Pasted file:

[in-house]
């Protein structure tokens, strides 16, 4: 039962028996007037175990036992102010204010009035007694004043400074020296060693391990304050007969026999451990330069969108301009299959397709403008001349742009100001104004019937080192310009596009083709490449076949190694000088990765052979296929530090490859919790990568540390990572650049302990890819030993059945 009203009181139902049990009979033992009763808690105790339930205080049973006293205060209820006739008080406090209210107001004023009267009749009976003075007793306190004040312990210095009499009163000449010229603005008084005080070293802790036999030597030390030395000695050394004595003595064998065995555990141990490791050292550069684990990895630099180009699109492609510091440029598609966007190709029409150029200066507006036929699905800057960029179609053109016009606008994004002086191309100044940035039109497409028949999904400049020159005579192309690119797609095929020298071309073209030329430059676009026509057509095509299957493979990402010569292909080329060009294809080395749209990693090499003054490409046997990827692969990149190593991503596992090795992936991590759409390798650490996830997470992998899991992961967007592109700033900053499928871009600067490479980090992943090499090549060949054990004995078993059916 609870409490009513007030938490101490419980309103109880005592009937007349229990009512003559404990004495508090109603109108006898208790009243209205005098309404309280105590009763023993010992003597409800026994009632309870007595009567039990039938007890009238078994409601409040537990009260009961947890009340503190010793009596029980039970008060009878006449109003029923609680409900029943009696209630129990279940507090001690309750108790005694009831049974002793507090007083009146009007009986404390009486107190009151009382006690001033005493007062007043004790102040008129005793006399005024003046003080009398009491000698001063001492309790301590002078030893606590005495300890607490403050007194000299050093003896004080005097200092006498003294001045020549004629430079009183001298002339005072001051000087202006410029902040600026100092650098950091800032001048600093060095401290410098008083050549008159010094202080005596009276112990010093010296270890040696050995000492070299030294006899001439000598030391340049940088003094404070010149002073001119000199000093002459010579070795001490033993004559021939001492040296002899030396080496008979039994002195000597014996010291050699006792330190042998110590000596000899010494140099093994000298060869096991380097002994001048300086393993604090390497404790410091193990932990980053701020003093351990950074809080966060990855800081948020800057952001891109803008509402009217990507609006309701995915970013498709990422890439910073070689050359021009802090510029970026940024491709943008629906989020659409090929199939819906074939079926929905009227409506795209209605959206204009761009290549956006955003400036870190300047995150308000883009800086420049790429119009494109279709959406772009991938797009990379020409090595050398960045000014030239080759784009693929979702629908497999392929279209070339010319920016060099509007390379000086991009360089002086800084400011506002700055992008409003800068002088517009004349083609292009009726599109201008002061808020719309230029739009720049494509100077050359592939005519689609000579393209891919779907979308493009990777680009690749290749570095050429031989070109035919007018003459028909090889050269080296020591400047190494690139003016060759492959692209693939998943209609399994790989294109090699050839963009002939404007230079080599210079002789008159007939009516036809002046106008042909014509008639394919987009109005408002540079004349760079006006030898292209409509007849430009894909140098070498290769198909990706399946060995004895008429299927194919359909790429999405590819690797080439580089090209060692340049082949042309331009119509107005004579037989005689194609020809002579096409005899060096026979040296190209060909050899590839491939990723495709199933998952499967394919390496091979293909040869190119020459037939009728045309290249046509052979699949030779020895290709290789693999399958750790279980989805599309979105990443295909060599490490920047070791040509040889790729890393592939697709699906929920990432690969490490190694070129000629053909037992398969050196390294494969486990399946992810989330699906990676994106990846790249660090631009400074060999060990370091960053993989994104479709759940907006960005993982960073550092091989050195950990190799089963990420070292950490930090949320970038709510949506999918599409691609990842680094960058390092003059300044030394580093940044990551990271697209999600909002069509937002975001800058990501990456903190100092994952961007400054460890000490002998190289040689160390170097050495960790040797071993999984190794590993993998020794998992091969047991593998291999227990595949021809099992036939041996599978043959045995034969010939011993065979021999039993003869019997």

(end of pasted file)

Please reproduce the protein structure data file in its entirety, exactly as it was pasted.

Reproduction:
[in-house]
């Protein structure tokens, strides 16, 4: 039962028996007037175990036992102010204010009035007694004043400074020296060693391990304050007969026999451990330069969108301009299959397709403008001349742009100001104004019937080192310009596009083709490449076949190694000088990765052979296929530090490859919790990568540390990572650049302990890819030993059945 009203009181139902049990009979033992009763808690105790339930205080049973006293205060209820006739008080406090209210107001004023009267009749009976003075007793306190004040312990210095009499009163000449010229603005008084005080070293802790036999030597030390030395000695050394004595003595064998065995555990141990490791050292550069684990990895630099180009699109492609510091440029598609966007190709029409150029200066507006036929699905800057960029179609053109016009606008994004002086191309100044940035039109497409028949999904400049020159005579192309690119797609095929020298071309073209030329430059676009026509057509095509299957493979990402010569292909080329060009294809080395749209990693090499003054490409046997990827692969990149190593991503596992090795992936991590759409390798650490996830997470992998899991992961967007592109700033900053499928871009600067490479980090992943090499090549060949054990004995078993059916 609870409490009513007030938490101490419980309103109880005592009937007349229990009512003559404990004495508090109603109108006898208790009243209205005098309404309280105590009763023993010992003597409800026994009632309870007595009567039990039938007890009238078994409601409040537990009260009961947890009340503190010793009596029980039970008060009878006449109003029923609680409900029943009696209630129990279940507090001690309750108790005694009831049974002793507090007083009146009007009986404390009486107190009151009382006690001033005493007062007043004790102040008129005793006399005024003046003080009398009491000698001063001492309790301590002078030893606590005495300890607490403050007194000299050093003896004080005097200092006498003294001045020549004629430079009183001298002339005072001051000087202006410029902040600026100092650098950091800032001048600093060095401290410098008083050549008159010094202080005596009276112990010093010296270890040696050995000492070299030294006899001439000598030391340049940088003094404070010149002073001119000199000093002459010579070795001490033993004559021939001492040296002899030396080496008979039994002195000597014996010291050699006792330190042998110590000596000899010494140099093994000298060869096991380097002994001048300086393993604090390497404790410091193990932990980053701020003093351990950074809080966060990855800081948020800057952001891109803008509402009217990507609006309701995915970013498709990422890439910073070689050359021009802090510029970026940024491709943008629906989020659409090929199939819906074939079926929905009227409506795209209605959206204009761009290549956006955003400036870190300047995150308000883009800086420049790429119009494109279709959406772009991938797009990379020409090595050398960045000014030239080759784009693929979702629908497999392929279209070339010319920016060099509007390379000086991009360089002086800084400011506002700055992008409003800068002088517009004349083609292009009726599109201008002061808020719309230029739009720049494509100077050359592939005519689609000579393209891919779907979308493009990777680009690749290749570095050429031989070109035919007018003459028909090889050269080296020591400047190494690139003016060759492959692209693939998943209609399994790989294109090699050839963009002939404007230079080599210079002789008159007939009516036809002046106008042909014509008639394919987009109005408002540079004349760079006006030898292209409509007849430009894909140098070498290769198909990706399946060995004895008429299927194919359909790429999405590819690797080439580089090209060692340049082949042309331009119509107005004579037989005689194609020809002579096409005899060096026979040296190209060909050899590839491939990723495709199933998952499967394919390496091979293909040869190119020459037939009728045309290249046509052979699949030779020895290709290789693999399958750790279980989805599309979105990443295909060599490490920047070791040509040889790729890393592939697709699906929920990432690969490490190694070129000629053909037992398969050196390294494969486990399946992810989330699906990676994106990846790249660090631009400074060999060990370091960053993989994104479709759940907006960005993982960073550092091989050195950990190799089963990420070292950490930090949320970038709510949506999918599409691609990842680094960058390092003059300044030394580093940044990551990271697209999600909002069509937002975001800058990501990456903190100092994952961007400054460890000490002998190289040689160390170097050495960790040797071993999984190794590993993998020794998992091969047991593998291999227990595949021809099992036939041996599978043959045995034969010939011993065979021999039993003869019997």